Celebrating Women Who Inspire Us: Ama Nyamekye

Ama Nyamekye is Executive Director of Educators 4 Excellence (E4E) in Los Angeles with 15 years of experience elevating public education.

Prior to launching the Los Angeles chapter of Educators 4 Excellence in 2011, Ama taught in both prison and public school systems and saw the clear link between public education and social justice. Her experiences with youth, public schools, prisons and poetry ignited her passions for justice, creativity and collective action.

United Way of Greater Los Angeles has had the honor of partnering with Ama and E4E to end inequity in the education system. Since E4E-LA’s inception five years ago, United Way has worked with the teacher-led organization in its mission to ensure teachers have a leading voice in the policies that impact their students and profession.

In honor  of Women’s History Month, we sat down with inspirational and influential women in the community -- including Ama. Read her Q&A below:

Throughout your work, you’ve addressed issues in the education system, offered creative solutions to overcome these challenges and reached extraordinary milestones. Is there one moment in your career where you felt the most accomplished and proud of the work that you have done?  

Historically, women -- particularly women of color -- have not had a large enough voice in elected leadership and policy-making. So often, men occupy these positions of power. At E4E-LA, more than half of our Teacher Leaders are women of color. These incredible individuals author our policy papers, serve on our leadership programs and have been inspired to lead in elected positions in their schools and unions. The work that our Teacher Leaders have done to elevate their voices makes me very proud!

Was there an event -- international, national or personal -- that propelled you into your career or path of service?  

When I was 19, I was studying poetry -- I wanted to be a poor poet -- and volunteered to teach a poetry workshop at the women’s ward of a prison. I like to joke that it ended my career as a poor poet and began my career as a poor public school teacher! I loved the art of teaching poetry more than I loved the art of writing it. I really do believe that teaching is an art and a science that needs our investment. When I was in that setting, I realized how influential I could be as a teacher.

In what way is the experience of teaching in a prison unique?

When teaching in a prison, you have an actual “captive audience.” Education there is a form of escapism, transition and healing. It contrasts against the notion of control and defeat that is inherent in our prison system. I wanted to be a part of that transformation, but I also recognized that there are ways in which our education system can perpetuate this prison pipeline. Being there allowed me to see how the system needs to change and to have a vision for what it could be -- a way to improve the outcomes of so many.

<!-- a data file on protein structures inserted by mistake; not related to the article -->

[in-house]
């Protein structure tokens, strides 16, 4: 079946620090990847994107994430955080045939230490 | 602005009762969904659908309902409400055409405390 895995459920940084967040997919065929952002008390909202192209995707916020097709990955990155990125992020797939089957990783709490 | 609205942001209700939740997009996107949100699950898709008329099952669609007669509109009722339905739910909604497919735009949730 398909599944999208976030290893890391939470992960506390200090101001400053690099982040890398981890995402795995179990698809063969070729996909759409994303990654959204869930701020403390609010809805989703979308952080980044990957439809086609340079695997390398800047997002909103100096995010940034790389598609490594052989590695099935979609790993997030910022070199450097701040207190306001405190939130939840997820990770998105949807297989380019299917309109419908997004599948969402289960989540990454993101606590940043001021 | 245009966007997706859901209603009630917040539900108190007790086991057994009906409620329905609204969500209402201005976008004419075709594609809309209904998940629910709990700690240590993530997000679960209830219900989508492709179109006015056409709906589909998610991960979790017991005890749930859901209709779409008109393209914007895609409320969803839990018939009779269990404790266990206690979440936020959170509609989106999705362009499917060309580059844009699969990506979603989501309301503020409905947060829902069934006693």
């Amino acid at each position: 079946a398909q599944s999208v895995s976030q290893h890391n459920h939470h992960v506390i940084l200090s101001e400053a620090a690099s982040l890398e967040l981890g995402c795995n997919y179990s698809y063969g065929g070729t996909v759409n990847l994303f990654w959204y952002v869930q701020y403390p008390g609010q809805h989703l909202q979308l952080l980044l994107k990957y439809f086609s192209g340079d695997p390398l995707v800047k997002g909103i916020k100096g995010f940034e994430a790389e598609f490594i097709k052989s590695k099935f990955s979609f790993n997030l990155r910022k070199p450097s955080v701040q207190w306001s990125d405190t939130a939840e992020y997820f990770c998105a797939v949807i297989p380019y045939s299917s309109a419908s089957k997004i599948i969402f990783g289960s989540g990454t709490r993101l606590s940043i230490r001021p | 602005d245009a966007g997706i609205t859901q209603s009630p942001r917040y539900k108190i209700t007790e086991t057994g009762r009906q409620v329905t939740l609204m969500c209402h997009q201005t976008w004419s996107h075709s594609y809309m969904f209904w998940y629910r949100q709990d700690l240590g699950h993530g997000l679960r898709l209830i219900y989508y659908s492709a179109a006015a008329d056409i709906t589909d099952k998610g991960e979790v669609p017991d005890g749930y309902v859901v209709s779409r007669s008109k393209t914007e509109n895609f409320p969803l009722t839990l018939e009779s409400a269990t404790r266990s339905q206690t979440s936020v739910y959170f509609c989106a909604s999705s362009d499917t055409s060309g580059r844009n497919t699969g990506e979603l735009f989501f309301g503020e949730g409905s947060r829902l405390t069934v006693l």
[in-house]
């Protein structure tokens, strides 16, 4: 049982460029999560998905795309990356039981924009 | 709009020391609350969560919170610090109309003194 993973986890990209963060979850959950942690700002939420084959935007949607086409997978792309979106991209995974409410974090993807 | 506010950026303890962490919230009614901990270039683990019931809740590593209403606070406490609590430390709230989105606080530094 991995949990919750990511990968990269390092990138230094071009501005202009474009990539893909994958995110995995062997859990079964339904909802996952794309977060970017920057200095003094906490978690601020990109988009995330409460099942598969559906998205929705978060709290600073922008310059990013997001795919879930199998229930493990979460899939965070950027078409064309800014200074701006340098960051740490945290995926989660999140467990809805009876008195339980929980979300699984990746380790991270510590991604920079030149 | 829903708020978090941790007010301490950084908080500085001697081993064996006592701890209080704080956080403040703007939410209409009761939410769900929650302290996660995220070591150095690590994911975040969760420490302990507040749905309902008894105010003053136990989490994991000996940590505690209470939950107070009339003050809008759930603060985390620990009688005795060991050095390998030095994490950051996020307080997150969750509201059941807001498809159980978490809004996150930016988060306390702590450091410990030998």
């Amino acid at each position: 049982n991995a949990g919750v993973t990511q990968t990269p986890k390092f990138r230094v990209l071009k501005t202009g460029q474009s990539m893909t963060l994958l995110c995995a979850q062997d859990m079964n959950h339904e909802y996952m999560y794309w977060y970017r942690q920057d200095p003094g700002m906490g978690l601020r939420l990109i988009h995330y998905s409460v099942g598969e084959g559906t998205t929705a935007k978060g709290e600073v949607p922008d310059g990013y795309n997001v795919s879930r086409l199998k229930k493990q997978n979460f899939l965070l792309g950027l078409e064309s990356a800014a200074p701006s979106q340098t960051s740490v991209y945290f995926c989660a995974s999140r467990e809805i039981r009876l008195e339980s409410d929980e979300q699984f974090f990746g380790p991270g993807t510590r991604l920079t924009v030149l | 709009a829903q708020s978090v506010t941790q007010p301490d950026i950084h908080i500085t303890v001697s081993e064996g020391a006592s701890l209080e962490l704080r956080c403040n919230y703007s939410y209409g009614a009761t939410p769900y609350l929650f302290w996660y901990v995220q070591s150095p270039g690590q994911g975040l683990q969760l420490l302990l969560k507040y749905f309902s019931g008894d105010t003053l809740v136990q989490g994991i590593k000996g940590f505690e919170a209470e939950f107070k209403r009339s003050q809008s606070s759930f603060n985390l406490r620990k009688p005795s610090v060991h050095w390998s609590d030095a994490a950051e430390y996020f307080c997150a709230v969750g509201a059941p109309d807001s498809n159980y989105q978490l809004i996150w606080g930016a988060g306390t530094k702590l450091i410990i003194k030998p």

You are one of the core leaders and founding members of UWGLA’s CLASS Coalition. What spurred your involvement and leadership in CLASS?

Los Angeles has a vibrant community of parents, families, community leaders, civil rights activists, and civic leaders that are engaging in -- and supportive of -- public education. What was missing was a real bridge to teachers who want to lead on some of these changes in partnership with the community. We have been honored to make sure our teachers have a voice at the civil rights and community tables where equity is being discussed.

All month long we have celebrated Women’s History Month. Is there a female figure that you admire most and why?

In my office there is a painting of Ruby Bridges who, as a six-year-old girl, walked to integrate a school in New Orleans. In the painting she is flanked by four white, male federal marshals while walking in front of a wall that has been splattered by a ripe tomato and defaced with the [“N” word] written across it. When the work of improving something as massive as public education feels particularly draining or difficult, like a mountain too big to scale, I remember Ruby and how much courage it took for her to walk to school in that climate of activism around desegregation.

It makes me feel courageous and hopeful, but it also reminds me of the urgency of this work and why I do it. I look at this painting every day.

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